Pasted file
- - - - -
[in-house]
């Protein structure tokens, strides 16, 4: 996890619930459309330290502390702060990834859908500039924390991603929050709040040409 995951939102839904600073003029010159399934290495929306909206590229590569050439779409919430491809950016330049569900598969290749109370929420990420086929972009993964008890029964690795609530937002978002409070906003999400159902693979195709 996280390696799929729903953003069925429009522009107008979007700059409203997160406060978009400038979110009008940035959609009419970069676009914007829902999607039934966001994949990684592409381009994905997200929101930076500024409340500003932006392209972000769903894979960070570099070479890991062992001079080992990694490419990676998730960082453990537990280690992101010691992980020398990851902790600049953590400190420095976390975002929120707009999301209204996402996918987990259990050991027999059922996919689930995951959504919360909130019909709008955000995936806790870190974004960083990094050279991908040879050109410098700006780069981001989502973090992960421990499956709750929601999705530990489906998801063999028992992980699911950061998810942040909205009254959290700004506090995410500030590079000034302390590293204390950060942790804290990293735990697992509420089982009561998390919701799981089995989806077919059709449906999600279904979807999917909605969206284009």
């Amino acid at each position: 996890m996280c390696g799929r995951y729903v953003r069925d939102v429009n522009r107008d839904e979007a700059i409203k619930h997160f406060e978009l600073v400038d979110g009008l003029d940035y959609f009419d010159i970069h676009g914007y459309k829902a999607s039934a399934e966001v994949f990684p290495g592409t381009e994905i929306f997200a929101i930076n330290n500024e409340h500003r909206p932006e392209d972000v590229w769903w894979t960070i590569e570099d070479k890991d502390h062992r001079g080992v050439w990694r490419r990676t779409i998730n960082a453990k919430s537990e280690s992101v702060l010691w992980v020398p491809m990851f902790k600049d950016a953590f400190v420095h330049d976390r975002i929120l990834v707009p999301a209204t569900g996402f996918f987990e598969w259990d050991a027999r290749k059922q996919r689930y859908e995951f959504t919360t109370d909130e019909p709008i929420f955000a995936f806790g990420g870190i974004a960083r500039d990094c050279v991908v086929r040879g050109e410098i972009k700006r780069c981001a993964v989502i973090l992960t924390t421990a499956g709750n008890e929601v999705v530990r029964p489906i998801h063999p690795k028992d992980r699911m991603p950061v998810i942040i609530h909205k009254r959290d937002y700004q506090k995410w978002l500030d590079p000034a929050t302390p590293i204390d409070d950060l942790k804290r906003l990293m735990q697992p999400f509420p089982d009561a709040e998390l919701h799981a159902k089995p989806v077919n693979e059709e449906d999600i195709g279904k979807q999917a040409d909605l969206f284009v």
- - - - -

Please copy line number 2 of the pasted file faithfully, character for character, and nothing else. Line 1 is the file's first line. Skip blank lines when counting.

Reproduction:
């Protein structure tokens, strides 16, 4: 996890619930459309330290502390702060990834859908500039924390991603929050709040040409 995951939102839904600073003029010159399934290495929306909206590229590569050439779409919430491809950016330049569900598969290749109370929420990420086929972009993964008890029964690795609530937002978002409070906003999400159902693979195709 996280390696799929729903953003069925429009522009107008979007700059409203997160406060978009400038979110009008940035959609009419970069676009914007829902999607039934966001994949990684592409381009994905997200929101930076500024409340500003932006392209972000769903894979960070570099070479890991062992001079080992990694490419990676998730960082453990537990280690992101010691992980020398990851902790600049953590400190420095976390975002929120707009999301209204996402996918987990259990050991027999059922996919689930995951959504919360909130019909709008955000995936806790870190974004960083990094050279991908040879050109410098700006780069981001989502973090992960421990499956709750929601999705530990489906998801063999028992992980699911950061998810942040909205009254959290700004506090995410500030590079000034302390590293204390950060942790804290990293735990697992509420089982009561998390919701799981089995989806077919059709449906999600279904979807999917909605969206284009």